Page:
Handling Mid-Life Issues with Musical Connections

Mid-life issues come in all shapes and sizes. Some buy Harley-Davidsons, some get divorced, some run half-marathons, a few go deep-sea diving and a few others get politically involved. It’s all about the “what next” question. At this stage in our lives, many of us have already been there, done that and are well settled in our professions. The kids are either almost grown up or have already flown the coop, leaving an empty nest of orphan-parents behind, along with this haunting, angst-ridden question!
One answer is to start re-connecting with old friends, family and even the surrounding community; meeting over drunches (drunken lunches), getting together in our homes, doing reunion parties or as we saw on Republic Day, meeting friends at a musical concert.
I don’t particularly like “musical orchestras”. This is a unique Indian phenomenon that sprung up in the latter half of the last century, simply because our four-five singers barring Kishore Kumar were not live performers. So if you wanted to listen to Lata or Asha or Rafi or Mukesh, the usual alternative was to go to “orchestras” where “voices” of these singers would belt out their songs.
With the easy access to music that we have today, why would I want to listen to “others”, when I can sit in the comfort of my home and play original Mukesh or Rafi songs in whichever order I want, as many times as I want? And considering that most of the singers these days are also consummate stage performers, why would I want to listen to “duplicates”, when the “originals” themselves are available to sing their own numbers? Clearly, singers today have to learn to forge their own individual identities.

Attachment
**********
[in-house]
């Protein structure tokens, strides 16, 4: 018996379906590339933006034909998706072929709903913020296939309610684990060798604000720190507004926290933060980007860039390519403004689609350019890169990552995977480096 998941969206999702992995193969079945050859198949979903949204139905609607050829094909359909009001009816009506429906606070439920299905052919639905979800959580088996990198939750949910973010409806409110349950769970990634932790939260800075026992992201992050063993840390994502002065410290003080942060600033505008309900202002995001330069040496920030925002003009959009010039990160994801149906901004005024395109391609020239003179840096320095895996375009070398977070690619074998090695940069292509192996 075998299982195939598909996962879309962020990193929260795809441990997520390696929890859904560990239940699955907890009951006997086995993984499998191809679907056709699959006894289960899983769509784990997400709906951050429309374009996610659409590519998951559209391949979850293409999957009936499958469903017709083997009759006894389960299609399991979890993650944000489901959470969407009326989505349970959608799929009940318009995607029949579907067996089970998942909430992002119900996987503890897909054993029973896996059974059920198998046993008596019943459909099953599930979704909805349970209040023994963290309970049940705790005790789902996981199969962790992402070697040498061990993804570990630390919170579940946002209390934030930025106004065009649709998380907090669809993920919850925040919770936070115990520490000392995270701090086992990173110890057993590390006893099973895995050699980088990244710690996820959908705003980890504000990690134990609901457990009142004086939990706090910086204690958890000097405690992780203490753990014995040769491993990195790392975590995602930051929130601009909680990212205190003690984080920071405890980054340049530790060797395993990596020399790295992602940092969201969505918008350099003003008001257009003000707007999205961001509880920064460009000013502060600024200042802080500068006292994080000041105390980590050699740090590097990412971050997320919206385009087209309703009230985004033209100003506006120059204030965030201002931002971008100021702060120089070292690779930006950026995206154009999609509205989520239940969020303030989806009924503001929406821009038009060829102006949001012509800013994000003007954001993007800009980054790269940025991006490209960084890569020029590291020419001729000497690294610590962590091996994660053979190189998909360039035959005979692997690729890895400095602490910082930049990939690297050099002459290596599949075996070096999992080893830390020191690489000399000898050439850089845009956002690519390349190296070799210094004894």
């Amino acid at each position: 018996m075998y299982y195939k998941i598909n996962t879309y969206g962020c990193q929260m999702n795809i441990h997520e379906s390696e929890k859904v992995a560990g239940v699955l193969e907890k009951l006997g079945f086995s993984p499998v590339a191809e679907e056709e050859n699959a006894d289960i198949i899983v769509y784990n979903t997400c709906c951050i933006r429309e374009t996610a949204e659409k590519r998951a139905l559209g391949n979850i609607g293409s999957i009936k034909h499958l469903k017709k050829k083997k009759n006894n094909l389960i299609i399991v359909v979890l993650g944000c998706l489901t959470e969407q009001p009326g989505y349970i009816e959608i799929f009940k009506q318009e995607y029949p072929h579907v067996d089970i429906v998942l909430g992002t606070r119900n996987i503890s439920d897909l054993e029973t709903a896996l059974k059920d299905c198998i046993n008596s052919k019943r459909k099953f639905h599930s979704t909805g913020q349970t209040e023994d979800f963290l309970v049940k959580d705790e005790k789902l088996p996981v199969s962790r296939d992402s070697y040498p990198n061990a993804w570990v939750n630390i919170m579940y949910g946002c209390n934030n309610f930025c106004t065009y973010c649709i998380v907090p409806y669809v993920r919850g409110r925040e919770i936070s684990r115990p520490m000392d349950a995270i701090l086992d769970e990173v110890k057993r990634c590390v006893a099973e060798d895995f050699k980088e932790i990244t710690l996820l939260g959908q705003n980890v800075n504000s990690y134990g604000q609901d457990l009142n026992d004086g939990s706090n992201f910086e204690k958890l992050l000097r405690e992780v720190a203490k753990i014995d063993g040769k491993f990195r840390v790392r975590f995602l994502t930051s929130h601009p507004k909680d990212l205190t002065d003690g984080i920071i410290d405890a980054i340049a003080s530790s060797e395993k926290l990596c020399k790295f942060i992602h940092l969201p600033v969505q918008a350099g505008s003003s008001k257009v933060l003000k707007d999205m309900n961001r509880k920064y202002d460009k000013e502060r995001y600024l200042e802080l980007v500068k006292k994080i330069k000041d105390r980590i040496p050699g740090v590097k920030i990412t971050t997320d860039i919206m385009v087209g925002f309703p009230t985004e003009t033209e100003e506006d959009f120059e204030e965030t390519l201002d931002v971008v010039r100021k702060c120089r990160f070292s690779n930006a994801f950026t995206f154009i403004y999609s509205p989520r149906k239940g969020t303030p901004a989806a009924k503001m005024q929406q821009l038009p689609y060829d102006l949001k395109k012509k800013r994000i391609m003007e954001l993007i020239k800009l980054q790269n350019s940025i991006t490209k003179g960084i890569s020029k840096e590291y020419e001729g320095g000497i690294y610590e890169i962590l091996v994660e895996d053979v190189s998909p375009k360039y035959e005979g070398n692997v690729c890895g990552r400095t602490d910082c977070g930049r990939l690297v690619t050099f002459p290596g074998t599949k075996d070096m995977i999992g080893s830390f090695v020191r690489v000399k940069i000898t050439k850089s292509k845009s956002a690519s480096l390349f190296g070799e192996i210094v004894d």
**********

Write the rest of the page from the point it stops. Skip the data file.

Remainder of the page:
Last Sunday, we had the opportunity to catch a performance by Shaan, at the UDCT Grounds, in our backyard (we could walk to the concert) in Matunga. It was a pleasure to see an entertainer with such a large repertoire, taking us through his entire range of slow, fast, sad and “disco” numbers with supreme confidence and elan. It was just so much fun.
So, when a group of friends, two years my senior from Sion, called us to a “musical concert” on Republic Day, I went with some trepidation. I shouldn’t have worried! With the first number itself (Meri Sapnon ki Rani), five excellent singers took us through an interesting set of songs from the 60s and 70s, never letting the mood or tempo falter. Weaving this into a common thread of love and friendship, meeting and connecting, was Anil Bradoo, who as the compere was just terrific – I had no clue he could be so good on stage. And I can’t help but mention one of the five singers, Avanti Patel, who at such a young age, is already an amazing performer…a daughter of old friends and hence that much more special and dearer.
And while the songs were about connecting, the actual connections came outside the auditorium, in the foyer, where both before the program and during the interval, we ran into so many people, some after more than 20 years. With old friends around, we continued to linger outside, catching up; we finally left, satiated and happy, musically and otherwise!
So here’s a big thank you to Anil and Renuka, Anand and Mandakini, Ajit and Jaee and Pankaj and Anita. We hope there are many more such “connecting” events in the future. And perhaps now the other ex-Sion batches could do something similar…or perhaps even better?

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